Rimini is a coastal city overlooking the Adriatic. The city was built by men and women with sea salt running through their veins and eyes that are used to hearing the crashing of the waves, which evoke vivid childhood memories of learning to swim and to beat one with the sea.
In fact, the port has been one of the city’s main hubs since Julius Caesar was around in ancient Rome, back when Rimini was known as Ariminum. And you simply must visit the City Museum to admire incredible mosaics depicting port and fishing scenes, which date back to the first and second century AD and were originally on display in the Domus of Diotallevi Palace.
In addition to a thriving fishing scene that provides the city with a constant supply of fresh fish (including typical oily fish species sold in the covered central market) and tasty seafood (including poveracce, a smaller but tastier variant of the common clam), Rimini also boasts a rare atmosphere that can transform practically anywhere into somewhere that feels good for the soul. Don’t miss the opportunity for a stroll along the port from the old lighthouse to the old town. If you’re visiting in winter and happen to wake up to a city immersed in a Fellini-like fog (which isn’t uncommon), make sure to listen out for the ancestral echo of the foghorn on the port’s palata.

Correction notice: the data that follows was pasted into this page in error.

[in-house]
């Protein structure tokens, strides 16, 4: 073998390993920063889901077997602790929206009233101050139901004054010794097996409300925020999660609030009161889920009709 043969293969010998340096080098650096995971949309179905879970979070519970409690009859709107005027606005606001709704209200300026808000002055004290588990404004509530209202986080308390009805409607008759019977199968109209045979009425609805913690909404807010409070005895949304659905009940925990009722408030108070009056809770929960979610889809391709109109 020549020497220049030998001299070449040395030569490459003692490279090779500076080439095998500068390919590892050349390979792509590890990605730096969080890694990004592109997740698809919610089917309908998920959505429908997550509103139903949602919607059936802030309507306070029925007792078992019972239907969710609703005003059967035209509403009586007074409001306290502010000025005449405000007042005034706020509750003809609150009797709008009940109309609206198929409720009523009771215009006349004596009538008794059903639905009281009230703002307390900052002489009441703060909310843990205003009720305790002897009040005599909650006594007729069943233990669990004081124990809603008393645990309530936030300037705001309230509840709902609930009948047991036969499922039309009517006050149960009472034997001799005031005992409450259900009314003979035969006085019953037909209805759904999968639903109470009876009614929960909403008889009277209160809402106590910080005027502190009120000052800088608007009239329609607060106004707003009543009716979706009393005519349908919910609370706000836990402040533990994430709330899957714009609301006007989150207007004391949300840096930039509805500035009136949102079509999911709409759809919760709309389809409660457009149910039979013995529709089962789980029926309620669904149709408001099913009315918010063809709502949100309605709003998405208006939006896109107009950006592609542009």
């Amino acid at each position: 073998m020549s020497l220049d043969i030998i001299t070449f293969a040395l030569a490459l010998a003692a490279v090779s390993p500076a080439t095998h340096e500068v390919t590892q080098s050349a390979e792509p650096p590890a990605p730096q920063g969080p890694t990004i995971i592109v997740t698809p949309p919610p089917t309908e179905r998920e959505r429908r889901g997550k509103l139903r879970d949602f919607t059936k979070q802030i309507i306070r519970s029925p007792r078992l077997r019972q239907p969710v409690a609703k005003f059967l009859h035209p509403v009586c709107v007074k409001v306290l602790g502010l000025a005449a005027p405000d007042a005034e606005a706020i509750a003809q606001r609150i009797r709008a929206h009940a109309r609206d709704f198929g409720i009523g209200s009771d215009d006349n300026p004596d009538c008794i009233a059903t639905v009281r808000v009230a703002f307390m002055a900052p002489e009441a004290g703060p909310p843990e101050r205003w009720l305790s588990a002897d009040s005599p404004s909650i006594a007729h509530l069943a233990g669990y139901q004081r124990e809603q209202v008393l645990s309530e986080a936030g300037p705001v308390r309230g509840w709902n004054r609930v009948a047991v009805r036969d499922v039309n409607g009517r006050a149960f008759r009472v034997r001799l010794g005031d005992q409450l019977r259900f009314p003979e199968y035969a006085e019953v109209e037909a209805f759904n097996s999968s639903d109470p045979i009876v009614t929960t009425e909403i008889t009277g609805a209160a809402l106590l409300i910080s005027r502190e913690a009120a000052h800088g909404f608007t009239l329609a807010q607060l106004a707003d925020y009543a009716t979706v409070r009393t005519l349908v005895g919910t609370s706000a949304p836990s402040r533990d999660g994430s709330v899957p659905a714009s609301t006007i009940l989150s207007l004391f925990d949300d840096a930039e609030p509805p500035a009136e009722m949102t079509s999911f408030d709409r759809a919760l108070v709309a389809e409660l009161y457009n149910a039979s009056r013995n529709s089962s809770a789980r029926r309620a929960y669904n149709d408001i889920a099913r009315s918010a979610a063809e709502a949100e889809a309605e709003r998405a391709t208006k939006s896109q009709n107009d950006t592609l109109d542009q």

We also recommend visiting the small but well-organised Marine Museum in Viserbella or going for a relaxing stroll to the new San Giuliano Mare dock, where the more curious among you can have fun looking for the small house covered in shells (known as the “House of Venus” or the “Scallop House”) in the narrow tree-lined streets, which has charmed guests and visitors since the 1960s.
A quick fact: Rimini is also home to a noteworthy community from the small Italian island of Lampedusa. The community is traditionally engaged in seafaring and in mid-September every year, it organises a heartfelt religious procession along the port, with characteristic fishing boats that accompany the Madonna di Porto Salvo (patroness of Lampedusa) to the sea.